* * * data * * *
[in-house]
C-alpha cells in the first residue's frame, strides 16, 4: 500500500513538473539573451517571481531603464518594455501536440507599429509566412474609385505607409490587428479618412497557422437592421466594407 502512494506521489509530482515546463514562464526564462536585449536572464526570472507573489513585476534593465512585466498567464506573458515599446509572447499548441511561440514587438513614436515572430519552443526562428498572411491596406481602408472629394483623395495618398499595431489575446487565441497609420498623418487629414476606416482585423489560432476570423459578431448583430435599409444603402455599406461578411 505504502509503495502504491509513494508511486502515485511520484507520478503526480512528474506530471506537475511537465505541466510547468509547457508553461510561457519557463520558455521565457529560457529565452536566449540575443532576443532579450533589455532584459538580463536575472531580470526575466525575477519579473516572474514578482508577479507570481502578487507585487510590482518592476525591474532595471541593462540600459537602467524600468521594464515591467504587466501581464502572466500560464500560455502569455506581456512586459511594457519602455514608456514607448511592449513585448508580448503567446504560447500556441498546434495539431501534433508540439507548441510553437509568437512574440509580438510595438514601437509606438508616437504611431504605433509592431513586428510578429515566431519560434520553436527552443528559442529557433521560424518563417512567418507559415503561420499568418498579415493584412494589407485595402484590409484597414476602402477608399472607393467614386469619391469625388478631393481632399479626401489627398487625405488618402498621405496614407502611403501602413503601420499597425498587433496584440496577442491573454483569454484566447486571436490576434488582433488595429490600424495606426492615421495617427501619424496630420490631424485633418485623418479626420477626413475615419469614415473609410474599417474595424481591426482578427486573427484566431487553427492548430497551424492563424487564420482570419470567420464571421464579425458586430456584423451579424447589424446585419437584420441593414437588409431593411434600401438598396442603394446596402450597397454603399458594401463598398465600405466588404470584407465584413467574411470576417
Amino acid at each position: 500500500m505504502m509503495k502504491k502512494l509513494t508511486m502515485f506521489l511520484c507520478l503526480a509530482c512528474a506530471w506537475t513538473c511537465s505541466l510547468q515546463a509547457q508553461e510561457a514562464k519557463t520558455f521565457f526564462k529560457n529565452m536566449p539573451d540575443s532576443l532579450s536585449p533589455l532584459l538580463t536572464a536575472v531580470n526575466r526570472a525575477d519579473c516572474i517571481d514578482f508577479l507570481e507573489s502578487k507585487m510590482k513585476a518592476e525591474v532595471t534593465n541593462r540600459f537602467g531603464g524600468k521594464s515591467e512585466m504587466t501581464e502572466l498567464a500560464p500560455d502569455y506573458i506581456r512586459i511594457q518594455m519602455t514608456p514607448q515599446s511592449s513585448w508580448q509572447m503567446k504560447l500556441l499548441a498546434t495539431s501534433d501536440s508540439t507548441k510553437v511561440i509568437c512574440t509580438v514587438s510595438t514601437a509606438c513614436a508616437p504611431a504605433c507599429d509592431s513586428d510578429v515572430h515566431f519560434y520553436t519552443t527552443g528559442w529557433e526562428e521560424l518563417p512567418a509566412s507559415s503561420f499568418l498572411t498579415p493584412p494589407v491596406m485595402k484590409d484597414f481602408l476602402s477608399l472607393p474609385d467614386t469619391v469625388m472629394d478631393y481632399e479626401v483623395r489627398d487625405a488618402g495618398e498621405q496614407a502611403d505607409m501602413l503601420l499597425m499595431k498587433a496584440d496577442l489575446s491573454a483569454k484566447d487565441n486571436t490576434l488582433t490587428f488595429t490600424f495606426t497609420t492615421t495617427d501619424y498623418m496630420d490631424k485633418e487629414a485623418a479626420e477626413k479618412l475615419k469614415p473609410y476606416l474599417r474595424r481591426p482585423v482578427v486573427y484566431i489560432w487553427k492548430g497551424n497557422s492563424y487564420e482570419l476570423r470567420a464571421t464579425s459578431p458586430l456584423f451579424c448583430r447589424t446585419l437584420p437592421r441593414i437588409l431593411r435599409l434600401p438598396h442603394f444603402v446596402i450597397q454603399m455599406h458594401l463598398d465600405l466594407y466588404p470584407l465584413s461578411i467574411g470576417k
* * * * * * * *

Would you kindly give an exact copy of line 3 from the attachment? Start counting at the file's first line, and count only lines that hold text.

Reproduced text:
Amino acid at each position: 500500500m505504502m509503495k502504491k502512494l509513494t508511486m502515485f506521489l511520484c507520478l503526480a509530482c512528474a506530471w506537475t513538473c511537465s505541466l510547468q515546463a509547457q508553461e510561457a514562464k519557463t520558455f521565457f526564462k529560457n529565452m536566449p539573451d540575443s532576443l532579450s536585449p533589455l532584459l538580463t536572464a536575472v531580470n526575466r526570472a525575477d519579473c516572474i517571481d514578482f508577479l507570481e507573489s502578487k507585487m510590482k513585476a518592476e525591474v532595471t534593465n541593462r540600459f537602467g531603464g524600468k521594464s515591467e512585466m504587466t501581464e502572466l498567464a500560464p500560455d502569455y506573458i506581456r512586459i511594457q518594455m519602455t514608456p514607448q515599446s511592449s513585448w508580448q509572447m503567446k504560447l500556441l499548441a498546434t495539431s501534433d501536440s508540439t507548441k510553437v511561440i509568437c512574440t509580438v514587438s510595438t514601437a509606438c513614436a508616437p504611431a504605433c507599429d509592431s513586428d510578429v515572430h515566431f519560434y520553436t519552443t527552443g528559442w529557433e526562428e521560424l518563417p512567418a509566412s507559415s503561420f499568418l498572411t498579415p493584412p494589407v491596406m485595402k484590409d484597414f481602408l476602402s477608399l472607393p474609385d467614386t469619391v469625388m472629394d478631393y481632399e479626401v483623395r489627398d487625405a488618402g495618398e498621405q496614407a502611403d505607409m501602413l503601420l499597425m499595431k498587433a496584440d496577442l489575446s491573454a483569454k484566447d487565441n486571436t490576434l488582433t490587428f488595429t490600424f495606426t497609420t492615421t495617427d501619424y498623418m496630420d490631424k485633418e487629414a485623418a479626420e477626413k479618412l475615419k469614415p473609410y476606416l474599417r474595424r481591426p482585423v482578427v486573427y484566431i489560432w487553427k492548430g497551424n497557422s492563424y487564420e482570419l476570423r470567420a464571421t464579425s459578431p458586430l456584423f451579424c448583430r447589424t446585419l437584420p437592421r441593414i437588409l431593411r435599409l434600401p438598396h442603394f444603402v446596402i450597397q454603399m455599406h458594401l463598398d465600405l466594407y466588404p470584407l465584413s461578411i467574411g470576417k